MONDAY, Oct. 12
Police Contract Pressure
Free | Any time
Mayor Greg Fischer and the River City Fraternal Order of Police (the police union) have revealed their new short-term bargaining agreement, and it does almost nothing to reform the department. Instead, it gives new Louisville officers a pay raise and an option for free health insurance premiums, as well as housing credits meant to encourage officers to live in low-income areas. Louisville organizers are pushing for Metro Council members to vote no on the contract, which they say doesn’t fix existing disciplinary issues. Join them by emailing members of the Labor and Economic Development Committee which is meeting to discuss the contract changes on Tuesday. An auto-generated email with contacts can be found here, or you can craft your own personal message.
TUESDAY, Oct. 13
Free | 8:30 a.m.-4:30 p.m.
Voting is fairly easy in Kentucky this year, and the choices are even easier. (Joe Biden or Agent of Chaos Donald Trump? Normal Person Amy McGrath or Grim Reaper Mitch McConnell — tune into their debate on Monday at 7 p.m. on WAVE).
Four early voting centers open on Tuesday, and they’ll be open Monday through Saturday, 8:30 a.m. to 4:30 p.m. until Election Day, Nov. 3: choose from the KFC Yum Center, the Kentucky Exposition Center, the Kentucky Center for African American Heritage or Louisville Marriott East. If you have requested an absentee ballot, you can return it by mail (or drop it off at one of the early voting locations or the Jefferson County Clerk’s Office Election Center by Nov. 3). Many people convicted of felonies are able to vote again in Kentucky, too. You can check to see if your rights were restored by going here.
With all this access, though, of course there’s a new law making voting more difficult: You must now have a photo ID to cast a regular ballot if you are voting in person. If you do not have a driver’s license, you can sign up for a free photo ID by visiting one of the county circuit court clerk’s open offices or the Kentucky Transportation Cabinet’s local regional office. You’ll need to bring a birth certificate, Social Security card and proof of residency.
Finally, make voting a community event by caravanning to the polls with the Louisville Urban League. The organization is hosting a pep rally with food and music on Tuesday at 11 a.m. at their offices. Then, at noon, the LUL will lead a caravan to the Kentucky Center for African American Heritage (one of the early voting locations). There will be LUL caravans each Saturday until E-day.
City-wide Virtual Book Club
Free | 6:30-8 p.m.
Author Robert P. Jones will talk about his book, “White Too Long: The Legacy of White Supremacy in American Christianity.” He’ll be joined by other local and national faith leaders and academics: Columbia University professor and author of “The Politics of Jesus” Obery Hendrick, Associate Coordinator of Strategic Operations and Outreach for the Cooperative Baptist Fellowship the Rev. Kasey Jones, Stated Clerk of the General Assembly of the Presbyterian Church (USA) the Rev. J. Herbert Nelson and EmpowerWest coordinator Chris Sanders. This virtual “book club” will be streamed on the Simmons College of Kentucky’s Facebook and YouTube pages.
THURSDAY, Oct. 15
Dinner & Drag in Paristown: A Tribute to Amirage
$15 | 6:30-9 p.m.
This dinner and drag event is also a tribute to Amirage Saling, a trailblazing trans woman working in HIV services who died last month. Performers are some of the best in Louisville: Karmen Kazzi, TB Sparrow, Shante, Leah Halston, AJ Allen Montrese, Gilda Wabbit, Ominous Situation and Felicia D. Knight. Your tickets are for your seat; you can also buy food and cocktails from The Café at the performance.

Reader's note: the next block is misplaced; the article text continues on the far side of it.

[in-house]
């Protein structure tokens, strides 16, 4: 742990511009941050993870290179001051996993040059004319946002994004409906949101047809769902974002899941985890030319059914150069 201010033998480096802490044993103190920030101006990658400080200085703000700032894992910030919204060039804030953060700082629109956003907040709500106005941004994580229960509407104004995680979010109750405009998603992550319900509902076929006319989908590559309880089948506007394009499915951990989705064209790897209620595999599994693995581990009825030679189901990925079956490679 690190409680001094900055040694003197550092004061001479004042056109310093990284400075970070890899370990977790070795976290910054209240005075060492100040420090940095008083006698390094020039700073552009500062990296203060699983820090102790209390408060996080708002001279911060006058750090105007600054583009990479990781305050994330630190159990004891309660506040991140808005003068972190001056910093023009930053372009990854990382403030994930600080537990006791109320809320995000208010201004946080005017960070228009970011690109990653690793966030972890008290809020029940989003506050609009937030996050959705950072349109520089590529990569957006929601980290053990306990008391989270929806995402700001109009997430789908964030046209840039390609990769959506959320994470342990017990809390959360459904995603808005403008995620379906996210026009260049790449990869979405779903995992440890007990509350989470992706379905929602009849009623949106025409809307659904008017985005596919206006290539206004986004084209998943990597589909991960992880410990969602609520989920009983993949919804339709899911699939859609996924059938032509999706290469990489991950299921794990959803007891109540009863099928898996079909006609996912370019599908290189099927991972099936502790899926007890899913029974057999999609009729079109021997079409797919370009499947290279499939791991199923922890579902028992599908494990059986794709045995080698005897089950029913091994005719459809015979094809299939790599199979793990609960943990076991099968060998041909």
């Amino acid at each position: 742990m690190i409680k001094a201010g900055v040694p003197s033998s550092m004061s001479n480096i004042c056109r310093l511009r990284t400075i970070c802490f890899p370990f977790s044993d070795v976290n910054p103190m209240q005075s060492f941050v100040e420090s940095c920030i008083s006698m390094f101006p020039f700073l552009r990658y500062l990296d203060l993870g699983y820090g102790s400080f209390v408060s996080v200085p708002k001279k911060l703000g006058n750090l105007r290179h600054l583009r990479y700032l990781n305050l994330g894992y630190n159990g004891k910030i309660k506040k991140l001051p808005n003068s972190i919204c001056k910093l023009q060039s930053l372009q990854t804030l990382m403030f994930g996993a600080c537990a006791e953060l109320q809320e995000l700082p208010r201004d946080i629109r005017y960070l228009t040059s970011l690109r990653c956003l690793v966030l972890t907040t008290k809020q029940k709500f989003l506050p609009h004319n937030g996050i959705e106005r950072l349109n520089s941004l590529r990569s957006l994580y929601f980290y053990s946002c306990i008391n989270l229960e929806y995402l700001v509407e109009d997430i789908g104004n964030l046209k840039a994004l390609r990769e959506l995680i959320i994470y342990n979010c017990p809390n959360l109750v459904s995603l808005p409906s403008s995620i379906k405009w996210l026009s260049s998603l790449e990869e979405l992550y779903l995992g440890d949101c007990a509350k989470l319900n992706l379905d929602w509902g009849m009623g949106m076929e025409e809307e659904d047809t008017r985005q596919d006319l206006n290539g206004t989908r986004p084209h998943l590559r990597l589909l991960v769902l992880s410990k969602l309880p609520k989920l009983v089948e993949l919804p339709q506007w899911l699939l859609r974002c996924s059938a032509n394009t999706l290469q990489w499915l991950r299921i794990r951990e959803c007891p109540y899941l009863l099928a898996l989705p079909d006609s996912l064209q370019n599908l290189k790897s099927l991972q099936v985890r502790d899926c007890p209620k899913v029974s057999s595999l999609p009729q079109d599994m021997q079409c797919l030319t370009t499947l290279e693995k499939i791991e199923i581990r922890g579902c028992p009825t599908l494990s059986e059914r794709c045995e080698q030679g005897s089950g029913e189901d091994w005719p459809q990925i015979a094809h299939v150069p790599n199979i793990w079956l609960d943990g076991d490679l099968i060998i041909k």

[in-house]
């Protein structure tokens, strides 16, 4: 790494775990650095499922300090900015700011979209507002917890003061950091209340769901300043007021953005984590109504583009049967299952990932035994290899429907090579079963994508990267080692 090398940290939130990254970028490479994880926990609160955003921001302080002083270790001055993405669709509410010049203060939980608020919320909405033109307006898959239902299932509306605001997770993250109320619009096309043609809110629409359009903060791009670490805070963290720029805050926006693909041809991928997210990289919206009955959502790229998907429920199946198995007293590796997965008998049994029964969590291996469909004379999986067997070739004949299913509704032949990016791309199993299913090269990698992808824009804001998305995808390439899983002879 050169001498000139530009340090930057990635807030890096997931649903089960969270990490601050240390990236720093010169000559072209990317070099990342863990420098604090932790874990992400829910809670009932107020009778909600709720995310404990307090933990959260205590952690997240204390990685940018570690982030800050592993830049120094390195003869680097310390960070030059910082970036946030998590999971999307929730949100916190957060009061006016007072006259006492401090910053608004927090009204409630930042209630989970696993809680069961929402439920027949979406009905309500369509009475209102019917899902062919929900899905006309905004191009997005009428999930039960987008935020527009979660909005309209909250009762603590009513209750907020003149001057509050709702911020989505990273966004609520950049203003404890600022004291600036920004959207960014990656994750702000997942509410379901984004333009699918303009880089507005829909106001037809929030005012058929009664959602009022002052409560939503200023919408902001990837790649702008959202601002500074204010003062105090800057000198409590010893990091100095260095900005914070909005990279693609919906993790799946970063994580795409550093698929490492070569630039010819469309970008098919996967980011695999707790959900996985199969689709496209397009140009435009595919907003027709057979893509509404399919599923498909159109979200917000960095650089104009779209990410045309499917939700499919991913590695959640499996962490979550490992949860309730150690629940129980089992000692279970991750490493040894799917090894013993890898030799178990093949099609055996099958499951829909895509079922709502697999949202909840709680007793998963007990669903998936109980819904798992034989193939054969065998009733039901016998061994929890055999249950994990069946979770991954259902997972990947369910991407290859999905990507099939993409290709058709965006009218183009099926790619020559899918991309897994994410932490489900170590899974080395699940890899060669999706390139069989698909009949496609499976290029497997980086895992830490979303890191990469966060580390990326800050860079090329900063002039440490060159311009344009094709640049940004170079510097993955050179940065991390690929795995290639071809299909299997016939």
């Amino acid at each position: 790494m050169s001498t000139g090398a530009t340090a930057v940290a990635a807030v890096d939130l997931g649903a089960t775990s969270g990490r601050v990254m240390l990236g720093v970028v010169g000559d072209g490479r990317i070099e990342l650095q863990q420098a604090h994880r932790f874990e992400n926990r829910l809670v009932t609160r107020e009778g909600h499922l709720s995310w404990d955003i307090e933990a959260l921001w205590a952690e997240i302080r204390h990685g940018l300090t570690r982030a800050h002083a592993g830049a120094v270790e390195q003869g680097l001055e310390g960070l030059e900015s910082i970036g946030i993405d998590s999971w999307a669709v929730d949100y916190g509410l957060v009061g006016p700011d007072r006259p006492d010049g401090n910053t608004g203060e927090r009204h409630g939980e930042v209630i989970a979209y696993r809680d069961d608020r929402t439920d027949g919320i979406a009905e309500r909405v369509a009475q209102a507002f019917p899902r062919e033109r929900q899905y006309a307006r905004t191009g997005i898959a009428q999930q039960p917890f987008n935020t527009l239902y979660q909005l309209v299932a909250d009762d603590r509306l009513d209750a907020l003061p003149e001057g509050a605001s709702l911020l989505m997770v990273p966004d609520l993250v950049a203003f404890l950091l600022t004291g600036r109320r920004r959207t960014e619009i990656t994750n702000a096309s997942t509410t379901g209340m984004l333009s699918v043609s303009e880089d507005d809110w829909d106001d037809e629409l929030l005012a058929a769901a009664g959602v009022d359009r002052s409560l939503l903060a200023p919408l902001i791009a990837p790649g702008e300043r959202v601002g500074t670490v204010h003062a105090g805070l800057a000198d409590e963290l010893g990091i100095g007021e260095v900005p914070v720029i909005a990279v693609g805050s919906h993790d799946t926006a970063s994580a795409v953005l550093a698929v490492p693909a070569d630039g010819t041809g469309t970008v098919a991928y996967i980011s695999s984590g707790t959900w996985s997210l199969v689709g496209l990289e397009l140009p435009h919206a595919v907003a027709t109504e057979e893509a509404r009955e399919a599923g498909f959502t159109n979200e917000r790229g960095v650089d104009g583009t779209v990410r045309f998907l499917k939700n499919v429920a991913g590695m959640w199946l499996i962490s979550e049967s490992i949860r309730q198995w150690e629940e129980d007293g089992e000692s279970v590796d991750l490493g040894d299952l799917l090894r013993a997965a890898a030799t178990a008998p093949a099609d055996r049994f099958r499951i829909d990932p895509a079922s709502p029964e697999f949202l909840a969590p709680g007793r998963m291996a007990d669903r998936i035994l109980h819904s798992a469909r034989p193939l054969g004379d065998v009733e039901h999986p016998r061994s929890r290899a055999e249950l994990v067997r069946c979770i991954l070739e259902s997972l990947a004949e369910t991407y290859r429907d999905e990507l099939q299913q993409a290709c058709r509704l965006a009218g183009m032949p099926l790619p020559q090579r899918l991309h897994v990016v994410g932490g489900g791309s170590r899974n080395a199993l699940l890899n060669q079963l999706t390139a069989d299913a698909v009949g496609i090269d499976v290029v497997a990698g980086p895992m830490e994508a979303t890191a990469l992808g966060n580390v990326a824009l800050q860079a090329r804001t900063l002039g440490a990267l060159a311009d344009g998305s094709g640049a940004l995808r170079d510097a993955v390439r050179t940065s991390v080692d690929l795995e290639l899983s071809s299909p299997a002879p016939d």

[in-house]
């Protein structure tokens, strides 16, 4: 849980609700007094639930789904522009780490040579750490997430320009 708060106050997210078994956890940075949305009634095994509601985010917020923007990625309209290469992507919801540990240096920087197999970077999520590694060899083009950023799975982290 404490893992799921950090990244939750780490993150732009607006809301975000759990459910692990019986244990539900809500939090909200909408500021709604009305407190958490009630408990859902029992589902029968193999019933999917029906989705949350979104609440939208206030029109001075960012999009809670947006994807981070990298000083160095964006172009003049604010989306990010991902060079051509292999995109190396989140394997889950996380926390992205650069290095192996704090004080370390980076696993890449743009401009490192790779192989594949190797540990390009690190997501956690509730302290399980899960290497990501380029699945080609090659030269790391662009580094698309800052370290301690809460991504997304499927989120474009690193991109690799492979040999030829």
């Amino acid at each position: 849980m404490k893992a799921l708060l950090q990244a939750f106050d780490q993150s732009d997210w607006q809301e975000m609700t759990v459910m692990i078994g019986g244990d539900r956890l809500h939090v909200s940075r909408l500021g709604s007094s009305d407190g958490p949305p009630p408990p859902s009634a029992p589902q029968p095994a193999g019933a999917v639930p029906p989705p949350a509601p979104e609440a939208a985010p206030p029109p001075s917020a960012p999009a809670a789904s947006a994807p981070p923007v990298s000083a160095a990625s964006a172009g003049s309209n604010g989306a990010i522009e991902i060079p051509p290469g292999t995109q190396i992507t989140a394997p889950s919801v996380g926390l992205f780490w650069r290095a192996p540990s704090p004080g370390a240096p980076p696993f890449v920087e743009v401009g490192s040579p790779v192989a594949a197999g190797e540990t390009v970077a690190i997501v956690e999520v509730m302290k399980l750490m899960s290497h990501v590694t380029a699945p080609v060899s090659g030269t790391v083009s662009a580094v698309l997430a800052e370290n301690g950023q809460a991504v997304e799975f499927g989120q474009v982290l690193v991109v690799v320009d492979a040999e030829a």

FRIDAY, Oct. 16
Spooky Carnival Movie Nights
Jefferson Square Park
Free | 5 p.m.
The Black Women’s Collective is now hosting a weekly Halloween carnival at Jefferson Square Park — the hub for Louisville’s racial justice protests. This Friday, there will be a pumpkin decorating contest, food and two movies, including “The Nightmare Before Christmas” and “It Chapter 1.”
Petition: Protesters Schooling At-risk
Free | Any time
Ashanti Scott is a UofL student who was arrested while trying to make it to a sanctuary before curfew during Louisville’s protests following the Breonna Taylor charges announcement. The misdemeanors she’s charged with have threatened the financial assistance she receives to attend the school, she writes. Sign this petition to lobby UofL to save Scott’s schooling. It also calls on officials to drop all charges heaped on Louisville’s protesters including other students.
‘Give us the Ballot’
Free | Any time
Watch Larry Muhammad’s latest work: a short film about Russell P. Lee, the first African American elected to Louisville’s Board of Alderman.
The Black Complex Membership
Encore on 4th
Free | 9 a.m.-5 p.m.
For the month of October, receive free membership to a new Black business incubator and co-working space: The Black Complex. The Black Complex contains space for members to work, hold meetings and collaborate with other business owners, with WiFi, printing and faxing. Soon, The Black Complex will offer full-scale professional development and training services.
Donations: Black Women’s Health Matters
Donation-based | Times vary
For the month of October, Change-Today, Change-Tomorrow is collecting health items at its Feed the West drop-off sites. Needed supplies include: new scarves, hats, gloves and socks; new menstruation productions; new breast pumps and other post-natal items such as baby food and diapers; and hair products appropriate for Black hair. Feed the West drop off sites are open every day except for Sunday and can be found here.